- Authors’ Presentation Inscriptions (N.Z.) 1
Thomas Bracken. Flowers of the free lands. Dunedin: Mills, Dick & Co., 1877.
copy of Thomas Bracken’s poetic collection Flowers
of the free lands contains the author’s presentation inscription to Sir
Julius Vogel, dated 13 March 1877.
presented this copy a mere six months after Vogel, his popularity in the Colony
having waned, resigned the Premiership (in September 1876) to become Agent
General in London.
six years junior to Vogel, was at this stage yet to embark upon his political
career. In 1879, he stood unsuccessfully for Parliament for the City of
Dunedin, before winning the seat for Dunedin Central in 1881.
time of this gift, Bracken had recently published his ‘National hymn’, later
known as ‘God defend New Zealand.’ Set to music by J.J. Woods, the first public
performance of the hymn had occurred on Christmas night 1876 at Dunedin’s
Samuel Butler. Erewhon, or, Over the range. 8th edition. London: Longmans, Green, 1890.
copy of Samuel Butler’s satiric novel Erewhon
contains the author’s autograph and presentation inscription to Sydney Carlyle
Cockerell (1867-1962), an English museum curator and collector. The inscription
was written in 1901, less than a year before Butler’s death.
(1835-1902) was born in England but lived from 1859 to 1864 in Canterbury, New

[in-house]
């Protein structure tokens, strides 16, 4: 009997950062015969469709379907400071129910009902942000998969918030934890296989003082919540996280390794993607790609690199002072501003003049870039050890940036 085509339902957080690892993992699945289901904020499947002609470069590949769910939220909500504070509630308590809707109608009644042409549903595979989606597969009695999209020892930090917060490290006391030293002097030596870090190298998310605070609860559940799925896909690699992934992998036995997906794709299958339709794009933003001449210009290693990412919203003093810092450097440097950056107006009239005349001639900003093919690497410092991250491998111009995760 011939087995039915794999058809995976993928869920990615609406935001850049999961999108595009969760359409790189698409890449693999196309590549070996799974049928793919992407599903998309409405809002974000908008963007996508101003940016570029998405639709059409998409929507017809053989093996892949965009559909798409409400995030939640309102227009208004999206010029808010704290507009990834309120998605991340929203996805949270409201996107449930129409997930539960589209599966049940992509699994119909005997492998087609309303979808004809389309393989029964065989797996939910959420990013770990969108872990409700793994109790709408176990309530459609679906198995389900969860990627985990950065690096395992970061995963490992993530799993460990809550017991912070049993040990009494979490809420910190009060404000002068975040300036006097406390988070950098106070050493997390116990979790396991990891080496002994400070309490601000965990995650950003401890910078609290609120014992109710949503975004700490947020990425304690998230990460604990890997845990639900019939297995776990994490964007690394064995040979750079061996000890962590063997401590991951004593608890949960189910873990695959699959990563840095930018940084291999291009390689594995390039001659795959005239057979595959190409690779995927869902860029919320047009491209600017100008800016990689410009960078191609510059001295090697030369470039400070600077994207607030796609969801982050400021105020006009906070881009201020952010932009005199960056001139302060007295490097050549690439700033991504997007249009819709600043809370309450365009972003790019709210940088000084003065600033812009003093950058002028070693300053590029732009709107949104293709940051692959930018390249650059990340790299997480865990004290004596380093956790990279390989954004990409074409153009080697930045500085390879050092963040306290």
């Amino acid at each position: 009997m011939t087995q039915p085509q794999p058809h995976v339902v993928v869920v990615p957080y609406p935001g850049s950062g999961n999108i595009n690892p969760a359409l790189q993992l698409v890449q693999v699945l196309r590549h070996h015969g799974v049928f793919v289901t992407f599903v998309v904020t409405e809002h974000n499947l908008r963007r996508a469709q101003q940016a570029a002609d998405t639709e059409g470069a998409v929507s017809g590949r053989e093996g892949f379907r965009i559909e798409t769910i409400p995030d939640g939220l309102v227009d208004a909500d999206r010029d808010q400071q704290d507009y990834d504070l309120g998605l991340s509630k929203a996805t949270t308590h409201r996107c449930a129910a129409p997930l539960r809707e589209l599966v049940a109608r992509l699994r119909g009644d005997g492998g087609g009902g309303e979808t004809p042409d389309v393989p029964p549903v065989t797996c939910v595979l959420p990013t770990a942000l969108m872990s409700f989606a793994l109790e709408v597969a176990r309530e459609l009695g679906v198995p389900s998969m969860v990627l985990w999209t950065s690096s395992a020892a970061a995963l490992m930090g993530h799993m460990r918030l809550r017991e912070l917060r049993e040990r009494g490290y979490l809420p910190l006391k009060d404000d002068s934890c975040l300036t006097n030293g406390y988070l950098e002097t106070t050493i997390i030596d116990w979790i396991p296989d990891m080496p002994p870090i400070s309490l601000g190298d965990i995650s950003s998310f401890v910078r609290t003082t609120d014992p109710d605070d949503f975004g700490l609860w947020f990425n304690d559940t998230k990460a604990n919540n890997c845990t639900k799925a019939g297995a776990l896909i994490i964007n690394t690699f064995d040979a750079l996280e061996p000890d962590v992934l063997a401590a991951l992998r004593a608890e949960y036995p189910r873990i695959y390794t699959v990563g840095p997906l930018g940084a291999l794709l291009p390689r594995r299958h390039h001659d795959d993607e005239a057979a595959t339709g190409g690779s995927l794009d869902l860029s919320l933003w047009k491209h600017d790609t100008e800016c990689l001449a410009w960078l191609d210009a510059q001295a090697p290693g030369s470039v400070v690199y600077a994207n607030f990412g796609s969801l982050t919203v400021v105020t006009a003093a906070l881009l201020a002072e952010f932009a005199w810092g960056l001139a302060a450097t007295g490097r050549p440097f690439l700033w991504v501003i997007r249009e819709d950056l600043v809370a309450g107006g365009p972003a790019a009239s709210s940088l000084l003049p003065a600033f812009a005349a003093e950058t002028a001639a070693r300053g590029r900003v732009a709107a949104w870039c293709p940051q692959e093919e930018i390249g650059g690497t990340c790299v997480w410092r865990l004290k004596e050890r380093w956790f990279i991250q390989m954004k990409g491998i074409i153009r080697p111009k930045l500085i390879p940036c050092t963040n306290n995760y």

Zealand, where he worked as a sheep farmer. Erewhon,
published in 1872, derived its setting and much of its intellectual content
from the period he had spent in New Zealand.
biography of Butler, Henry Festing Jones describes how Cockerell had attempted
to purchase the first issued copy of Erewhon,
inscribed to a Miss Savage, at a 1914 London auction, but the copy had already
sold. During three decades as Director of the Fitzwilliam Museum, Cambridge,
Cockerell built up the collections of rare books and manuscripts, including its
rich holdings of works by William Blake.
Fergus Hume. When I lived in Bohemia: papers selected from the portfolio of Peter --, Esq. Bristol: J.W. Arrowsmith, 1892.
novelist Fergus Hume (1859-1932) was born in England but educated in Dunedin,
where he attended Otago Boys’ High School and the University of Otago. Shortly
after leaving Dunedin, he published The
mystery of a Hansom cab, sometimes described as the first mystery novel in
English and anticipating Conan Doyle by one year.
Collections copy of Hume’s early novel When
I lived in Bohemia bears his autographed inscription, dated 1892. Hume
would have been thirty-three years of age and living in London at the time. He
subsequently moved to the Essex countryside and lived for thirty years in
Thundersley, where he is buried.